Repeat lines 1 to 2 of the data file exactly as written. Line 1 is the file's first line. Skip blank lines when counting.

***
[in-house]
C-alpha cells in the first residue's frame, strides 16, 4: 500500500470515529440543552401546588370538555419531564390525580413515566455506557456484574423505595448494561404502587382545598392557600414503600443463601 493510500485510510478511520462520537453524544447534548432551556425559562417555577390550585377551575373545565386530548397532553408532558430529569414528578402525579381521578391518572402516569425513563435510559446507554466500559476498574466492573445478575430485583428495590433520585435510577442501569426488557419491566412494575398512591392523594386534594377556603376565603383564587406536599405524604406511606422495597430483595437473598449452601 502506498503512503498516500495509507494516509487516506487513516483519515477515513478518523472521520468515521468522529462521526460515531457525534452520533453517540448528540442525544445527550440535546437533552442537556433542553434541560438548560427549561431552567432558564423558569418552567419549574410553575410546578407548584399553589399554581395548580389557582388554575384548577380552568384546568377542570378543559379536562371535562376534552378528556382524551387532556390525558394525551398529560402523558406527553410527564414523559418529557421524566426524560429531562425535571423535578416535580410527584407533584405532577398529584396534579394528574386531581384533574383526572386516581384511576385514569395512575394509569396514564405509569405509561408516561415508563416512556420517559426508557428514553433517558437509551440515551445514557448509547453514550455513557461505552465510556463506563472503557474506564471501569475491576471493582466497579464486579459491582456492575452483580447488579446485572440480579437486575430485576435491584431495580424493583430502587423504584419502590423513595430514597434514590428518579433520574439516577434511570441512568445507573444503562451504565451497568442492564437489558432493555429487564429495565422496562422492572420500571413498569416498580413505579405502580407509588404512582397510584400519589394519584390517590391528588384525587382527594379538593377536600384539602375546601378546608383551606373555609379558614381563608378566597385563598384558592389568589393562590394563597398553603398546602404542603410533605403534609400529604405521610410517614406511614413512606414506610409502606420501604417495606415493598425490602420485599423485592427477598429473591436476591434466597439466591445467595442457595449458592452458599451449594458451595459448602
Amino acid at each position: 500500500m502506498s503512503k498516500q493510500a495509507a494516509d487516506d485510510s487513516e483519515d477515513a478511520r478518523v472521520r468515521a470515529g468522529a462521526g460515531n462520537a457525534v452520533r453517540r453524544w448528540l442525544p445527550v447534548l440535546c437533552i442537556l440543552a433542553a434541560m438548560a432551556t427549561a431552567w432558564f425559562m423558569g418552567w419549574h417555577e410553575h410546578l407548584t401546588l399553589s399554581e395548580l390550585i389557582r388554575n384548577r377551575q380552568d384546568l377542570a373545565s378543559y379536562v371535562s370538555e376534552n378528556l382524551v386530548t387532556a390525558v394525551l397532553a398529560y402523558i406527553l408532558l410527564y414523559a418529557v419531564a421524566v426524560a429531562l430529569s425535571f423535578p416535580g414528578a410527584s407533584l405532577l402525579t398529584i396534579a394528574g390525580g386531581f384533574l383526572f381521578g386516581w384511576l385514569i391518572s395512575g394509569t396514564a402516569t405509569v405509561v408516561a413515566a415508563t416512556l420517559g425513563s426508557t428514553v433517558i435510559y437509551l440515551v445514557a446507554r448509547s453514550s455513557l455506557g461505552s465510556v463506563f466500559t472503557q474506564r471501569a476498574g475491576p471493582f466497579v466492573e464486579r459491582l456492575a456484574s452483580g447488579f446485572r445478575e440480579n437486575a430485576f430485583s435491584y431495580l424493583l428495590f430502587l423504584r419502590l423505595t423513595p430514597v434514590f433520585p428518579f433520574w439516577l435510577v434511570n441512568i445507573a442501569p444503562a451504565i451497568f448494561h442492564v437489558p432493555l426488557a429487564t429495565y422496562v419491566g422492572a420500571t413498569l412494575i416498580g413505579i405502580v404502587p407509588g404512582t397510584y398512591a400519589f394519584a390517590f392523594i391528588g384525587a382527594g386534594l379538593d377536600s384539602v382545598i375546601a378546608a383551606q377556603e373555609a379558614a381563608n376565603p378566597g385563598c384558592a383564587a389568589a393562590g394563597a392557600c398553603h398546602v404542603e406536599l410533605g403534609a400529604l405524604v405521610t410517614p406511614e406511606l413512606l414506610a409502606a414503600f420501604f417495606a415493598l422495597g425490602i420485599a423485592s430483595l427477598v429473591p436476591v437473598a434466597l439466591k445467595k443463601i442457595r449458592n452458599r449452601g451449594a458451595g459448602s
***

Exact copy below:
[in-house]
C-alpha cells in the first residue's frame, strides 16, 4: 500500500470515529440543552401546588370538555419531564390525580413515566455506557456484574423505595448494561404502587382545598392557600414503600443463601 493510500485510510478511520462520537453524544447534548432551556425559562417555577390550585377551575373545565386530548397532553408532558430529569414528578402525579381521578391518572402516569425513563435510559446507554466500559476498574466492573445478575430485583428495590433520585435510577442501569426488557419491566412494575398512591392523594386534594377556603376565603383564587406536599405524604406511606422495597430483595437473598449452601 502506498503512503498516500495509507494516509487516506487513516483519515477515513478518523472521520468515521468522529462521526460515531457525534452520533453517540448528540442525544445527550440535546437533552442537556433542553434541560438548560427549561431552567432558564423558569418552567419549574410553575410546578407548584399553589399554581395548580389557582388554575384548577380552568384546568377542570378543559379536562371535562376534552378528556382524551387532556390525558394525551398529560402523558406527553410527564414523559418529557421524566426524560429531562425535571423535578416535580410527584407533584405532577398529584396534579394528574386531581384533574383526572386516581384511576385514569395512575394509569396514564405509569405509561408516561415508563416512556420517559426508557428514553433517558437509551440515551445514557448509547453514550455513557461505552465510556463506563472503557474506564471501569475491576471493582466497579464486579459491582456492575452483580447488579446485572440480579437486575430485576435491584431495580424493583430502587423504584419502590423513595430514597434514590428518579433520574439516577434511570441512568445507573444503562451504565451497568442492564437489558432493555429487564429495565422496562422492572420500571413498569416498580413505579405502580407509588404512582397510584400519589394519584390517590391528588384525587382527594379538593377536600384539602375546601378546608383551606373555609379558614381563608378566597385563598384558592389568589393562590394563597398553603398546602404542603410533605403534609400529604405521610410517614406511614413512606414506610409502606420501604417495606415493598425490602420485599423485592427477598429473591436476591434466597439466591445467595442457595449458592452458599451449594458451595459448602